The reservoir's historic structures & ecosystems are an opportunity to create a unique environmental education center for our children & their future.

Sunday, April 5, 2009

A Letter from the Heart

I have a lot of updates to catch up on, but I'd like to start with something special. A young woman sent a letter to us a few days ago. It was a "thank you" note, as well as, the wonderful memories of a child's discoveries in a special wildness along the Brooklyn and Queens border. She was clearly affected in a positive way by her explorations in nature at the Ridgewood Reservoir. How could those experiences be denied to today's and tomorrow's children?

Date: March 30, 2009 1:08:23 AM EDT
Subject: To this amazing site

If you could just bear with me while I echo my thanks for this amazing site and movement you have brought.

I stumbled upon your site tonight. I am currently 413 miles away from my home, Bushwick, NY. I am one of those few Bushwick kids that got out and "made it." I'm not so young to dwell in disparities or so old to dwell in nostalgia. I write this to thank you from the heart of my childhood memories and most deepest emotions. I started playing in Highland Park when I moved there with my family at 5 years old. My father always had a conglomeration of childhood mischievousness and outdoor need that lead to our yearly migration to the northeastern-most parts of Bushwick.

My parents warned my brothers and friends to never enter the steps across the street from the parks. Back then this area was riddled with enough Law & Order plot-lines to supply many seasons worth of material. As I grew bolder I snuck off and discovered these lands for myself. It was incredibly stupid and dangerous to let a prepubescent girl explore these dark areas of Bushwick before when it was brooklyn-brewery-politicos-and-victorian-corsets Bushwick. And no one would believe the things I saw. The birds, the flowers, the smells, the old wrought iron fences, the slightly newer yet equally as old chain link fences, the pump houses, the swamps, the brick wall enclosures. I had no idea what this space was. I had no idea what the adjacent bridges were as well.

Enough convincing prompted my family into towing their old video camera with them. We took "Jacques Cousteau" nature videos. In between my cousin's scraped knees and dramatic reflections of mother bird feedings, we ate ham and cheese sandwiches. I put unnamed flowers into my hair. I was a fearsome little sprite after my trips around the reservoir. Twigs, bird feathers, bugs, slugs, scrapes and flowers all over.

You come down from the place, geographically and emotionally. What few moments I get to be home I take the opportunity to do my rounds--to speak--of the place. I check for the same sites, new additions, new sounds, new smells. If I have enough time I can witness the "flattening of time." That is, the speed in which birth, life and death takes place in this pressure cooker of nature. These observations, I feel in my own hopelessly optimistic heart, produce a peace where there appears to be none. Where in all the places of NYC did I expect to find Nature's recourse, if not in the place that needed it the most?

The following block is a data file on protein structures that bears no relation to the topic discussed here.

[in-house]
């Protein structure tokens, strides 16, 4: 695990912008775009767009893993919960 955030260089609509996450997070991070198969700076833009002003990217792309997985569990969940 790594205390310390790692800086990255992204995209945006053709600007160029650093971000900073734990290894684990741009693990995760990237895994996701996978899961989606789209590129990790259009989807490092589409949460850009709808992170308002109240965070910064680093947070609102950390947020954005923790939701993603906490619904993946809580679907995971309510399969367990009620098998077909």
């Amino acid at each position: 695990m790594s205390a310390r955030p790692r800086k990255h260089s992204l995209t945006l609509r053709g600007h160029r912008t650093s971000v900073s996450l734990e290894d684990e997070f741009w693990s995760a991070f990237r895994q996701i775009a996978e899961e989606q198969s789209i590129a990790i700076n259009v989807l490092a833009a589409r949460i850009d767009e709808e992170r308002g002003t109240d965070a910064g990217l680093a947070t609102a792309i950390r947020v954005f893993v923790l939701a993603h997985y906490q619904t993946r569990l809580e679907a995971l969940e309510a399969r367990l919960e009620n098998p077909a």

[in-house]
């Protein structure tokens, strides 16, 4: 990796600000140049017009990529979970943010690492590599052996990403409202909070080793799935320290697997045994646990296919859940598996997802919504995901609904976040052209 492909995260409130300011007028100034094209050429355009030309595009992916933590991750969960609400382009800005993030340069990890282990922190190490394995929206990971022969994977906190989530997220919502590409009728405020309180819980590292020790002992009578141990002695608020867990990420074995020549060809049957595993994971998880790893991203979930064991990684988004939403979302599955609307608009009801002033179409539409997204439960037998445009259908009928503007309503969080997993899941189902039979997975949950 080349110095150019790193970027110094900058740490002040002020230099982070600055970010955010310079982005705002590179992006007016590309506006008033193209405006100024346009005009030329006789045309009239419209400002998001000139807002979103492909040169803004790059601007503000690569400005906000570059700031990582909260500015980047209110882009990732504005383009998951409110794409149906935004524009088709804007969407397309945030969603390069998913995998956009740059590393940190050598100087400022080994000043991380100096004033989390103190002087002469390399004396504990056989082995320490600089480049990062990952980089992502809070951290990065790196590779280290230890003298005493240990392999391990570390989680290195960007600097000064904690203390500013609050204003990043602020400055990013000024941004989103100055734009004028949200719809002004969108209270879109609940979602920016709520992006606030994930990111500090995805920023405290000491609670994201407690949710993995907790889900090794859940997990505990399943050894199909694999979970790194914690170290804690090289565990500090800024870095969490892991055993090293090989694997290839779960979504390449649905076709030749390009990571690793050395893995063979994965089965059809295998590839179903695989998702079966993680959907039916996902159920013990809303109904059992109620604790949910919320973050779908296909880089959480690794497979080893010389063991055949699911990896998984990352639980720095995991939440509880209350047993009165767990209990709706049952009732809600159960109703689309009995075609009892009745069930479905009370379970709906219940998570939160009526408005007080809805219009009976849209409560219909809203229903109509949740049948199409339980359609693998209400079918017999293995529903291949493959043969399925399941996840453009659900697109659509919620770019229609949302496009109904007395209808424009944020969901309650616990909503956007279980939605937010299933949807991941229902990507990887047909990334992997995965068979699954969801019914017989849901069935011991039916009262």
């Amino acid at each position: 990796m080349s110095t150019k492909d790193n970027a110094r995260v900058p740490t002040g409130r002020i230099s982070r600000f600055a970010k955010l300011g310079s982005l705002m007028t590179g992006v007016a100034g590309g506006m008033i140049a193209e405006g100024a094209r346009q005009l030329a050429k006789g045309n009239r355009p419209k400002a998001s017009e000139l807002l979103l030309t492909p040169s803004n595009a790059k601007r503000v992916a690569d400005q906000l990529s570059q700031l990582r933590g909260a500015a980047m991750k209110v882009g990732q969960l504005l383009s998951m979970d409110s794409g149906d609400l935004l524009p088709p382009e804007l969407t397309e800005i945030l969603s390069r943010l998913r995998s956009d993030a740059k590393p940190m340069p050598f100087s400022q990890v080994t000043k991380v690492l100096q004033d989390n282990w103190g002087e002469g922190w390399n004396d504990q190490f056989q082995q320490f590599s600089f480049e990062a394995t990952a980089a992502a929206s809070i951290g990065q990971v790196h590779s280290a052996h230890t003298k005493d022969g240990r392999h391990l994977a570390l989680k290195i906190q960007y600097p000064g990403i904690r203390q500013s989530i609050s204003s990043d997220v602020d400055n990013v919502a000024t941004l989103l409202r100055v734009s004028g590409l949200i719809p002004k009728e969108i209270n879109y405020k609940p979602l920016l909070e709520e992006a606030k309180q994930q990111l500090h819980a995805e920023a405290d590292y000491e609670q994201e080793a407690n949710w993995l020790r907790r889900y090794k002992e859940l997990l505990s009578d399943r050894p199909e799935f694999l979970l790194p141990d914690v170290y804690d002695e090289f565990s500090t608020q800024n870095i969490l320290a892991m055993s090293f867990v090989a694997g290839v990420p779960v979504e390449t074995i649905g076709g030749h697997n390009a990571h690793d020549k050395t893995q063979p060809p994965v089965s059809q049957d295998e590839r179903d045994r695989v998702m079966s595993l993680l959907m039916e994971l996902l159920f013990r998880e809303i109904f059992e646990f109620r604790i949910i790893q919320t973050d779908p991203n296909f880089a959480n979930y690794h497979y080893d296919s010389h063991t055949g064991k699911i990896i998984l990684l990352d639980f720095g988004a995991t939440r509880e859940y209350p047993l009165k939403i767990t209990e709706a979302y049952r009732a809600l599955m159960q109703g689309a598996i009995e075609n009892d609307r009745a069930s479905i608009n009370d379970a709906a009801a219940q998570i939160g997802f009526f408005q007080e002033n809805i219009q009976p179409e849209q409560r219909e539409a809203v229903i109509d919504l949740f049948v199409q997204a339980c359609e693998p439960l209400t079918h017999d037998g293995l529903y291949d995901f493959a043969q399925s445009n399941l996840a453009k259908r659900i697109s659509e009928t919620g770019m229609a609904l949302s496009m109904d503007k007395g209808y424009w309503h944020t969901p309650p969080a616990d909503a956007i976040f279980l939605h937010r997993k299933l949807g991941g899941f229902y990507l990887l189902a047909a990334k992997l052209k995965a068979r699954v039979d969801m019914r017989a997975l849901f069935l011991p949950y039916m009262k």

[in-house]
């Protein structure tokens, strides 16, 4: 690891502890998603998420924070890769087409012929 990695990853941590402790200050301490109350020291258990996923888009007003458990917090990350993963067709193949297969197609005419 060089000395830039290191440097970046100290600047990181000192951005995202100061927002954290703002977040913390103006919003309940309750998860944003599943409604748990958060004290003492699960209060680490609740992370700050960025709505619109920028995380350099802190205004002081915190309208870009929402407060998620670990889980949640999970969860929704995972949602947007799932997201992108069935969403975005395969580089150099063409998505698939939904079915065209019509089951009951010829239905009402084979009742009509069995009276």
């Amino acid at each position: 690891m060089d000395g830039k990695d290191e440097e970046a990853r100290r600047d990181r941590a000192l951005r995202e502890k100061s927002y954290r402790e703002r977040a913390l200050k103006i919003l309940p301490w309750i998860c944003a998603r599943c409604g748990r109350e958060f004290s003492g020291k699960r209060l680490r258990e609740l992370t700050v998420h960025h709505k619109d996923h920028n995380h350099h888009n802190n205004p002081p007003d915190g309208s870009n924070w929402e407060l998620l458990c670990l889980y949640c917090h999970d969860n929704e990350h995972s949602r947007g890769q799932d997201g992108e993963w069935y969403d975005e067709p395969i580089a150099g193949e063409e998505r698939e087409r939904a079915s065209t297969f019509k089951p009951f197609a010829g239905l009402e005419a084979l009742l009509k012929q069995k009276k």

I am eager to join your cause, to be informed. The only piece of Nature I was exposed to as little kid was not the carefully manicured fields of Central Park or even Highland Park's unruly grassy manes, but in the reservoir. Nature: unbridled, reclaimed, fearsome, wild, and so content to be its own!

Thank you.

Zoila Rojas

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1 comment:

ISanoff said...

I read this and re-read it. It puts a face on why this area needs protection.

This confirms what I have been saying all along: Places like Ridgewood Reservoir give kids a unique opportunity to play, to discover, to imagine and to learn in a fashion that cannot be duplicated. Playing team sports or going to a museum, while worthwhile activities, cannot match what this writer experienced. This is similar to what I felt growing up half a block from Prospect Park. I climbed through all the brush on the hillsides and learned what a horse chestnut looked like and what a mulberry was. Half a century later, I still vividly remember seeing my first Cardinal perched on a branch. I watched caterpillars become butterflies. I went to the library because I wanted to learn more about what I saw.

The director Steven Spielberg credits his mother as the source of his creativity. She would take him out into the desert where they lived in California and he was able to just let his imagination run wild. Ridgewood Reservoir can and obviously has provided the same inspiration for local kids.

This is why this area is UNIQUE and that is how it should be presented.